Tuesday, December 17, 2013

David Mamet on Designers

I just finished reading Mamet's book Theater.

(A few years behind everyone else... but I was waiting to find a cheap copy.)

Actually, I'm quite glad I waited for the cheap read since this book is not as satisfying as his Three Uses of the Knife: on the Nature and Purpose of Drama.  That book I found fascinating; this one, sadly, deteriorates into a rant guaranteed to irritate most Method actors and the more "visionary" sorts of directors.  (I had to laugh.)  But amid these entertaining swipes at over-blown acting methodology and overweening directorial egos comes some feet-on-the-ground comments about theater design:

"...the job of the designers of costumes, sets, and lights, is to increase the audience's enjoyment of the play past that which might be expected in a performance done in street clothes, on a bare stage, under work lights."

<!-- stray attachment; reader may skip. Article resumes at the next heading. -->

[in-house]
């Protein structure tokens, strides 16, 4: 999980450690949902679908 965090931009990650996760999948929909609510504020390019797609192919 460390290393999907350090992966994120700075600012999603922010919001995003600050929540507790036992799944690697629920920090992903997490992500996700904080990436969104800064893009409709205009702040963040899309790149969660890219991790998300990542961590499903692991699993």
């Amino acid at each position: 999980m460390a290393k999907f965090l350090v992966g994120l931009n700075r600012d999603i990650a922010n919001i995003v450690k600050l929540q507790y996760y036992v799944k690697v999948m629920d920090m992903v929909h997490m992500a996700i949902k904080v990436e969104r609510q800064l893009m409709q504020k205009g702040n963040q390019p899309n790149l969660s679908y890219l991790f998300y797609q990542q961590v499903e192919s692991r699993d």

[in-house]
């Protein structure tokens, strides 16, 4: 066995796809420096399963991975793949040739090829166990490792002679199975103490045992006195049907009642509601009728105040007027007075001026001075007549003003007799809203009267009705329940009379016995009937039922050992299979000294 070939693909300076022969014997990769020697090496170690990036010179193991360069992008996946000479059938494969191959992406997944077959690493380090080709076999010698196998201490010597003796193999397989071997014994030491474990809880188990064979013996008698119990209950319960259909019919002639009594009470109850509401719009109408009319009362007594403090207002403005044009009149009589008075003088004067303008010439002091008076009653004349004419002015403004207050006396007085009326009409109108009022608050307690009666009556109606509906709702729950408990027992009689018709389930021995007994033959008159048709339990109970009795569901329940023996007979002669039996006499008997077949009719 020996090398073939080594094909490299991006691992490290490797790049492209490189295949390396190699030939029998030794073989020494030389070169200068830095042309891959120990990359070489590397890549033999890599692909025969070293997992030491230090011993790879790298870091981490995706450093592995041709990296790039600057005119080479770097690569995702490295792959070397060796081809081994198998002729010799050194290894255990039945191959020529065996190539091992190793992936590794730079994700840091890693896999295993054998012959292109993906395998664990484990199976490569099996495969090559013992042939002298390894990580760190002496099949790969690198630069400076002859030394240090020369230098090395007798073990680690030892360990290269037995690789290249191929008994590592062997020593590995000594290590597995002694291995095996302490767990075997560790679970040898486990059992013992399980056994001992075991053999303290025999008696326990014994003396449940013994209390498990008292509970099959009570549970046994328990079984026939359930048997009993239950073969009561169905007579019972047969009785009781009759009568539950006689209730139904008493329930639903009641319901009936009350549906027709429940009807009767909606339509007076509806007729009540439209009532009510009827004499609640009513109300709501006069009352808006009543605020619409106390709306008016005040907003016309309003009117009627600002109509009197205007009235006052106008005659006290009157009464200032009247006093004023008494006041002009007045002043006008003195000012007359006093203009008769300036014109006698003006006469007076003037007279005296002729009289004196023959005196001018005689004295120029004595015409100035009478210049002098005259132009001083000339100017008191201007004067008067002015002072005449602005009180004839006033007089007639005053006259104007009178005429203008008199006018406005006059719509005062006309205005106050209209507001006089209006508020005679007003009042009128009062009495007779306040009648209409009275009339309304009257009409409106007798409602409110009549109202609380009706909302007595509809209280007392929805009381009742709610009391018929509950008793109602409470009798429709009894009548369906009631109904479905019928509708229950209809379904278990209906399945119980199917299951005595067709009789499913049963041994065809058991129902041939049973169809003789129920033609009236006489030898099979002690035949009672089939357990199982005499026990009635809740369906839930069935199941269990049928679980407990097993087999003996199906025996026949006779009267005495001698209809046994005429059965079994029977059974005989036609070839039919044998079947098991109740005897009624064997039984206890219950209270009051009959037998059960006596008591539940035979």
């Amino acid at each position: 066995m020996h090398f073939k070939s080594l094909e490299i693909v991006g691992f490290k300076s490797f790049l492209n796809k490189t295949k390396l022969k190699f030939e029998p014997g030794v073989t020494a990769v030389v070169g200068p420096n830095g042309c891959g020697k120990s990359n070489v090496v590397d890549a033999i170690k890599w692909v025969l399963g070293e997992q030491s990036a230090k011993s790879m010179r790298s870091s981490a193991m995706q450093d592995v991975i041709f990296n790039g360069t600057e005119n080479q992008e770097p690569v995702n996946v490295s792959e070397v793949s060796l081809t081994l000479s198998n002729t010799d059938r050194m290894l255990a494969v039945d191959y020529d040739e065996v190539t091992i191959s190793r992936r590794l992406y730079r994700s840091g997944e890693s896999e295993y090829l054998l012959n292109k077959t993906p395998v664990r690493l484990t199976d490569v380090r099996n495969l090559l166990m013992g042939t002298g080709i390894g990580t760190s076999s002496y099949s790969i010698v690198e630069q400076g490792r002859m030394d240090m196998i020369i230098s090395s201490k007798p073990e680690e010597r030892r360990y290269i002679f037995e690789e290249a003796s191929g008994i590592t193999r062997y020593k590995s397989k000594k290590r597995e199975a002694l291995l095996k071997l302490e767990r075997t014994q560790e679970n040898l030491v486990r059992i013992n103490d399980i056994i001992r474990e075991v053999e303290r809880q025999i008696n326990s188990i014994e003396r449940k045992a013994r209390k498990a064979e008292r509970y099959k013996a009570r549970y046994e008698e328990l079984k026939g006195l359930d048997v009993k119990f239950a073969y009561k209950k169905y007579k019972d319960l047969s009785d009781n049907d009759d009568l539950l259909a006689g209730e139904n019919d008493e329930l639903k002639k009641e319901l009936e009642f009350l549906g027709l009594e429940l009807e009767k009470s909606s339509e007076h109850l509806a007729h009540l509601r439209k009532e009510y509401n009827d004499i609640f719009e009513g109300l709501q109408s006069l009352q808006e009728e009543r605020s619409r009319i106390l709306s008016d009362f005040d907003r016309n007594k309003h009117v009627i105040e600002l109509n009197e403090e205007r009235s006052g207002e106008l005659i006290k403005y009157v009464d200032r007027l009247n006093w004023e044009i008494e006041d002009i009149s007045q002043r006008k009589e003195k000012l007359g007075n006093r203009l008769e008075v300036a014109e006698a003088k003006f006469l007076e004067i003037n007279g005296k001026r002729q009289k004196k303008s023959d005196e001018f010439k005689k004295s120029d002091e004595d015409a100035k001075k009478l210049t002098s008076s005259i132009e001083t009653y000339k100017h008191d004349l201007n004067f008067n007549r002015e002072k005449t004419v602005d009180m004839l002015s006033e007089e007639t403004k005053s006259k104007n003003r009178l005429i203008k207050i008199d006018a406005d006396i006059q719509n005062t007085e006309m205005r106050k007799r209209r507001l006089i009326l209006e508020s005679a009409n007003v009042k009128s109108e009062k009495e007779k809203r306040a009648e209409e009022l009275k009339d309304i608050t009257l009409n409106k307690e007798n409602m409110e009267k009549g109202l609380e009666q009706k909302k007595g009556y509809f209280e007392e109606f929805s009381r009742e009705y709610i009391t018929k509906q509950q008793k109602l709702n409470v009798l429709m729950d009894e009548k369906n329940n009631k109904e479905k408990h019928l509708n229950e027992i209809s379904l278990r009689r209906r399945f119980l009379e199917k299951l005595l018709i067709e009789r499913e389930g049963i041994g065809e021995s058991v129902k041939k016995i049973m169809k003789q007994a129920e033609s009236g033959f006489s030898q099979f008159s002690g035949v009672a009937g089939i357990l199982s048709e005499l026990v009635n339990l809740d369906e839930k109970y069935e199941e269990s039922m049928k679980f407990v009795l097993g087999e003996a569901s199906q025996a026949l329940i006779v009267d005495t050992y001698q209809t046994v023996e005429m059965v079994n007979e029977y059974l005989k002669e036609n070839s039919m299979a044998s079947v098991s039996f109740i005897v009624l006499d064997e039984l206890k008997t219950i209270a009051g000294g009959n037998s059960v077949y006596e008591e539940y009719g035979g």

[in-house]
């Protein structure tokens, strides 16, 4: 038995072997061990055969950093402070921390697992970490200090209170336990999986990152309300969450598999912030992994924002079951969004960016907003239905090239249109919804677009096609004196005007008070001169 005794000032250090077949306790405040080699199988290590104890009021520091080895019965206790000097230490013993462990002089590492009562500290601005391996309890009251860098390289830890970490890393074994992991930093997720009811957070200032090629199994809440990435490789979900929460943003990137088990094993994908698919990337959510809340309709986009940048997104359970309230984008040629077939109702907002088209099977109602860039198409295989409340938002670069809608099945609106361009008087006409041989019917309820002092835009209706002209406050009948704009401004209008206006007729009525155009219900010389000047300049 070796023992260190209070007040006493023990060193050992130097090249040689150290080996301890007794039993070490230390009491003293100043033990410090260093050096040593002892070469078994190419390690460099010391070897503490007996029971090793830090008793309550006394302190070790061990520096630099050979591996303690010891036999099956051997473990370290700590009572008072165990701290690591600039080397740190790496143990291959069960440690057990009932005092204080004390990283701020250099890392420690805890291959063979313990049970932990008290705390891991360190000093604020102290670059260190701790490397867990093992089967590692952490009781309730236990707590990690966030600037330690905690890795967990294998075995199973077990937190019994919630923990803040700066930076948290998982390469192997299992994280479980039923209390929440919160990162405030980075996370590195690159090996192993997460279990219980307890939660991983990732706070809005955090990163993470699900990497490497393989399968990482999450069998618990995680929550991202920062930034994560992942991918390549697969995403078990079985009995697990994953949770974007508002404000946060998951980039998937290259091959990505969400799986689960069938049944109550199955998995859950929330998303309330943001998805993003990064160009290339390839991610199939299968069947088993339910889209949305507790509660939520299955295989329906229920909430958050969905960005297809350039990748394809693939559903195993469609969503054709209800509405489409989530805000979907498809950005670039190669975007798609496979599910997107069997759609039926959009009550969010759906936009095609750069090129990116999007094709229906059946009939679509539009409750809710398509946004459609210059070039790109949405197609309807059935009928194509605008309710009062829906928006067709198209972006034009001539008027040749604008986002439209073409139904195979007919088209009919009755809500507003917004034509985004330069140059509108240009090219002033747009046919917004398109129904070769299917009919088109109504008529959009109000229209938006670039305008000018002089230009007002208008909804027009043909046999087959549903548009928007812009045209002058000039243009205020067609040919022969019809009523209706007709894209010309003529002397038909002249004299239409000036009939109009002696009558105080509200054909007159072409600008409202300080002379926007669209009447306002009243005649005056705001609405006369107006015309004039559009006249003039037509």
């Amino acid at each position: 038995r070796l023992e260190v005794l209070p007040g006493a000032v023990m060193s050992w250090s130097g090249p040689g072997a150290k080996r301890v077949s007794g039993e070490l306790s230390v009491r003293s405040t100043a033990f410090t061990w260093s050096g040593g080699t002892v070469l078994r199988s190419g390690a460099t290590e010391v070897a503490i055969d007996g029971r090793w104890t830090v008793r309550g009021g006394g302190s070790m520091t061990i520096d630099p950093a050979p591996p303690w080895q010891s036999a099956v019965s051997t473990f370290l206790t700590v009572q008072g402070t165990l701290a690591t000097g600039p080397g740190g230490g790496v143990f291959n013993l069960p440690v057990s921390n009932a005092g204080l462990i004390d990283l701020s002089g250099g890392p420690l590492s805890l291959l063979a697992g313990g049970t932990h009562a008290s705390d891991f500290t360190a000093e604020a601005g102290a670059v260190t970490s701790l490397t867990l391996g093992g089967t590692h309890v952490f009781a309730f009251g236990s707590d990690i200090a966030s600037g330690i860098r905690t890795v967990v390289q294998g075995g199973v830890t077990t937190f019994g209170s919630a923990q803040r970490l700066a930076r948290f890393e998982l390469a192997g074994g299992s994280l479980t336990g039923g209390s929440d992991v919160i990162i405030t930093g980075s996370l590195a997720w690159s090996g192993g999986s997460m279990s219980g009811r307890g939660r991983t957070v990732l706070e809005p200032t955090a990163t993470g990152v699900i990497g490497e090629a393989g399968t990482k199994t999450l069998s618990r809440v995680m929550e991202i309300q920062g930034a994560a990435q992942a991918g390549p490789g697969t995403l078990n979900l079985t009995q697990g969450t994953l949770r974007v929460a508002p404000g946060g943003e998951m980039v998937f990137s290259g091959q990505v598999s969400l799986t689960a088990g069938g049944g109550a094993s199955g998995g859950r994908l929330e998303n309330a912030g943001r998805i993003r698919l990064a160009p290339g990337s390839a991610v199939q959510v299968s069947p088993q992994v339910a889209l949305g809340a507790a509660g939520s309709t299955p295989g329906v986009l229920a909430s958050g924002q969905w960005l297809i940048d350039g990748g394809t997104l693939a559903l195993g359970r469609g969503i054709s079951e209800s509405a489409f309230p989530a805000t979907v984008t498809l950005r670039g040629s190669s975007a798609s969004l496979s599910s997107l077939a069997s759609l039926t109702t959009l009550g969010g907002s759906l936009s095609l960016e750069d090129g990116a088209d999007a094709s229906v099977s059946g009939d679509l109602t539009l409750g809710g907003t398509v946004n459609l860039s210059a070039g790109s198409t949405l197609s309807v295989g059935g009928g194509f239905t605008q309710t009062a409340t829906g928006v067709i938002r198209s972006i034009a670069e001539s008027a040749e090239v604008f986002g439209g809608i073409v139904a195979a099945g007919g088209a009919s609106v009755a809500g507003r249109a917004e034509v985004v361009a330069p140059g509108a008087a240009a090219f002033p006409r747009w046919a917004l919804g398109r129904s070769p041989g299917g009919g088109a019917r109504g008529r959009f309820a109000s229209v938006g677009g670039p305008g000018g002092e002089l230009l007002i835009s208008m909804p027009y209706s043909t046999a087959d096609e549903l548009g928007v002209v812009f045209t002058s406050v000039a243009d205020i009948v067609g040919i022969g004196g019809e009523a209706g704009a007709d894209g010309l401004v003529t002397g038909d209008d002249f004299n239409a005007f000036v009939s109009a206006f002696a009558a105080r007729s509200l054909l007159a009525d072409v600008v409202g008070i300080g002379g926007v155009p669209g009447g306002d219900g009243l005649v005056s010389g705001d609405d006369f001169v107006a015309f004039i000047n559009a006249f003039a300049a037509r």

This is a very low bar... and yet a also a surprisingly difficult bar to leap over.  Especially if you carry the true weight, the true cost - in money and human effort - needed to create those sets, costumes, or lighting effects.

"Why is this great rehearsal more enjoyable than the vast bulk of designed productions?  It allows the audience to use its imagination, which is the purpose of coming to the theater in the first place."

Myself, I might not have said "vast bulk," but otherwise I have to agree.  (Maybe I'm just an optimist.)  Then, a little further on (writing from page 5 to 6)  Mamet goes on to say:

"It takes a real artist to increase the enjoyment of the audience past that which would be found in seeing the play on a bare stage, for the first rule of the designer, as of the physician, is do no harm."


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